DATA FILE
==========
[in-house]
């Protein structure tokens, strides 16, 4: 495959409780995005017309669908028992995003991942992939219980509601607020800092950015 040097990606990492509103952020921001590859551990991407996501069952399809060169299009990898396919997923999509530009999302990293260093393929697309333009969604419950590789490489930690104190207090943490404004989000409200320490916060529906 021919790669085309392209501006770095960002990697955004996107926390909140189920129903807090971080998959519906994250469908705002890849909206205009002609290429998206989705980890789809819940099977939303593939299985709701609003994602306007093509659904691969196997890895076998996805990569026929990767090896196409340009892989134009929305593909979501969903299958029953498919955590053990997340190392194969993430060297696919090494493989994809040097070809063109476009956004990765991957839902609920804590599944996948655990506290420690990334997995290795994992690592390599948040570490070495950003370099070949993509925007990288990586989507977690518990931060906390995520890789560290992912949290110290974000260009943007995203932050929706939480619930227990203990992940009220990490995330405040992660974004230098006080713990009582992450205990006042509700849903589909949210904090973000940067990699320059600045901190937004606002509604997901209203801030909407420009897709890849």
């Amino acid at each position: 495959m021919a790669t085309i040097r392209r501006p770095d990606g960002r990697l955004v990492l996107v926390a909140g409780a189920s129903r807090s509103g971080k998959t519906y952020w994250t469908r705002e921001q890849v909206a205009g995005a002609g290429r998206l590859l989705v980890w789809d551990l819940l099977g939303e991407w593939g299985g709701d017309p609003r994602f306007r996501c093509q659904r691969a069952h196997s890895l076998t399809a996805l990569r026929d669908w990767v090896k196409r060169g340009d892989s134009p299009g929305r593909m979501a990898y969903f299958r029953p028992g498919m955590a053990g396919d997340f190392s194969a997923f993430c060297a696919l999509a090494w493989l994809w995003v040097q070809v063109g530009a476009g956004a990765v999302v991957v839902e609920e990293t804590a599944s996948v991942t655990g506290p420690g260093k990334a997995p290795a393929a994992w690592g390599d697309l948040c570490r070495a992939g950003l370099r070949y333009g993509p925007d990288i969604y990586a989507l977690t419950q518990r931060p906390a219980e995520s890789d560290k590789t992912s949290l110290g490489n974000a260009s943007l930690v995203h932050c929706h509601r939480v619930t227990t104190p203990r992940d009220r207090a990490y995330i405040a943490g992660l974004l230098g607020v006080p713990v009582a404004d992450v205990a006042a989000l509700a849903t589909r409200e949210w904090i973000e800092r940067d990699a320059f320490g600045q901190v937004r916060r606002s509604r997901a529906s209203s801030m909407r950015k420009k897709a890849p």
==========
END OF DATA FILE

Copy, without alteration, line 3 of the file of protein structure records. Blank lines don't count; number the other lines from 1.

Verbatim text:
């Amino acid at each position: 495959m021919a790669t085309i040097r392209r501006p770095d990606g960002r990697l955004v990492l996107v926390a909140g409780a189920s129903r807090s509103g971080k998959t519906y952020w994250t469908r705002e921001q890849v909206a205009g995005a002609g290429r998206l590859l989705v980890w789809d551990l819940l099977g939303e991407w593939g299985g709701d017309p609003r994602f306007r996501c093509q659904r691969a069952h196997s890895l076998t399809a996805l990569r026929d669908w990767v090896k196409r060169g340009d892989s134009p299009g929305r593909m979501a990898y969903f299958r029953p028992g498919m955590a053990g396919d997340f190392s194969a997923f993430c060297a696919l999509a090494w493989l994809w995003v040097q070809v063109g530009a476009g956004a990765v999302v991957v839902e609920e990293t804590a599944s996948v991942t655990g506290p420690g260093k990334a997995p290795a393929a994992w690592g390599d697309l948040c570490r070495a992939g950003l370099r070949y333009g993509p925007d990288i969604y990586a989507l977690t419950q518990r931060p906390a219980e995520s890789d560290k590789t992912s949290l110290g490489n974000a260009s943007l930690v995203h932050c929706h509601r939480v619930t227990t104190p203990r992940d009220r207090a990490y995330i405040a943490g992660l974004l230098g607020v006080p713990v009582a404004d992450v205990a006042a989000l509700a849903t589909r409200e949210w904090i973000e800092r940067d990699a320059f320490g600045q901190v937004r916060r606002s509604r997901a529906s209203s801030m909407r950015k420009k897709a890849p």